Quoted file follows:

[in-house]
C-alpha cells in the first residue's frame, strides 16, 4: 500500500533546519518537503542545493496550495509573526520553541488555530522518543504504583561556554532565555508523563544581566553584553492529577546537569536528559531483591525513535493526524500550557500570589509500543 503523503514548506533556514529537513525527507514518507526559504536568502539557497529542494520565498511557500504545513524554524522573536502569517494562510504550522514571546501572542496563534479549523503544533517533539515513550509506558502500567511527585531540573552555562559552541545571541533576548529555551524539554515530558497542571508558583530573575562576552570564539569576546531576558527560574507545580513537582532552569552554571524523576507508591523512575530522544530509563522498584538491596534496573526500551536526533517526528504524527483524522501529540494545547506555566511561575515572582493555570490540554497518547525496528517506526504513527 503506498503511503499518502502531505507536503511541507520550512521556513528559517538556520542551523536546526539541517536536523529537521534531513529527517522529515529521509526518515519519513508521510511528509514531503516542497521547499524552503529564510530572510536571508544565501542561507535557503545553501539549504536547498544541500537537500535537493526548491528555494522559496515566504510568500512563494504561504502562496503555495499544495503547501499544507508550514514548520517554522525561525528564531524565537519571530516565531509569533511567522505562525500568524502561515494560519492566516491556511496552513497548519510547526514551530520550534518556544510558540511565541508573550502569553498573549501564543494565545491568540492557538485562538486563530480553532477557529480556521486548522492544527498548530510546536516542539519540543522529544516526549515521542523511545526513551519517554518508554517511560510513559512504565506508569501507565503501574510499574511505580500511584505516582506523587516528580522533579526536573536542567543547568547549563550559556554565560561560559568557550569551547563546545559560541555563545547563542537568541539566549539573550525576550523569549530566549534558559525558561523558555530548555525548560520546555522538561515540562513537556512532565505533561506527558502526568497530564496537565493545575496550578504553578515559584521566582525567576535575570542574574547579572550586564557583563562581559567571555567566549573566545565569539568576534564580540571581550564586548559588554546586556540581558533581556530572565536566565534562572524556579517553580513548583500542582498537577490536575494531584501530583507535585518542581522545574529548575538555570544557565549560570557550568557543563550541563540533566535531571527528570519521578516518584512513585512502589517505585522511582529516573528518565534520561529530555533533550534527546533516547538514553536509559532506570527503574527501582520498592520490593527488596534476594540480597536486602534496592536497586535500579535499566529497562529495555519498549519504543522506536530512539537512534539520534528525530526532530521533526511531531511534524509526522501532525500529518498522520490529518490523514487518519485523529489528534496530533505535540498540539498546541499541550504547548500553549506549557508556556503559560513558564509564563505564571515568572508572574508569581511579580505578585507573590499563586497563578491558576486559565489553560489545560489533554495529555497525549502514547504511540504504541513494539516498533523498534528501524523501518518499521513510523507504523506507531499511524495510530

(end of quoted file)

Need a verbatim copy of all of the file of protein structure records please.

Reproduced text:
[in-house]
C-alpha cells in the first residue's frame, strides 16, 4: 500500500533546519518537503542545493496550495509573526520553541488555530522518543504504583561556554532565555508523563544581566553584553492529577546537569536528559531483591525513535493526524500550557500570589509500543 503523503514548506533556514529537513525527507514518507526559504536568502539557497529542494520565498511557500504545513524554524522573536502569517494562510504550522514571546501572542496563534479549523503544533517533539515513550509506558502500567511527585531540573552555562559552541545571541533576548529555551524539554515530558497542571508558583530573575562576552570564539569576546531576558527560574507545580513537582532552569552554571524523576507508591523512575530522544530509563522498584538491596534496573526500551536526533517526528504524527483524522501529540494545547506555566511561575515572582493555570490540554497518547525496528517506526504513527 503506498503511503499518502502531505507536503511541507520550512521556513528559517538556520542551523536546526539541517536536523529537521534531513529527517522529515529521509526518515519519513508521510511528509514531503516542497521547499524552503529564510530572510536571508544565501542561507535557503545553501539549504536547498544541500537537500535537493526548491528555494522559496515566504510568500512563494504561504502562496503555495499544495503547501499544507508550514514548520517554522525561525528564531524565537519571530516565531509569533511567522505562525500568524502561515494560519492566516491556511496552513497548519510547526514551530520550534518556544510558540511565541508573550502569553498573549501564543494565545491568540492557538485562538486563530480553532477557529480556521486548522492544527498548530510546536516542539519540543522529544516526549515521542523511545526513551519517554518508554517511560510513559512504565506508569501507565503501574510499574511505580500511584505516582506523587516528580522533579526536573536542567543547568547549563550559556554565560561560559568557550569551547563546545559560541555563545547563542537568541539566549539573550525576550523569549530566549534558559525558561523558555530548555525548560520546555522538561515540562513537556512532565505533561506527558502526568497530564496537565493545575496550578504553578515559584521566582525567576535575570542574574547579572550586564557583563562581559567571555567566549573566545565569539568576534564580540571581550564586548559588554546586556540581558533581556530572565536566565534562572524556579517553580513548583500542582498537577490536575494531584501530583507535585518542581522545574529548575538555570544557565549560570557550568557543563550541563540533566535531571527528570519521578516518584512513585512502589517505585522511582529516573528518565534520561529530555533533550534527546533516547538514553536509559532506570527503574527501582520498592520490593527488596534476594540480597536486602534496592536497586535500579535499566529497562529495555519498549519504543522506536530512539537512534539520534528525530526532530521533526511531531511534524509526522501532525500529518498522520490529518490523514487518519485523529489528534496530533505535540498540539498546541499541550504547548500553549506549557508556556503559560513558564509564563505564571515568572508572574508569581511579580505578585507573590499563586497563578491558576486559565489553560489545560489533554495529555497525549502514547504511540504504541513494539516498533523498534528501524523501518518499521513510523507504523506507531499511524495510530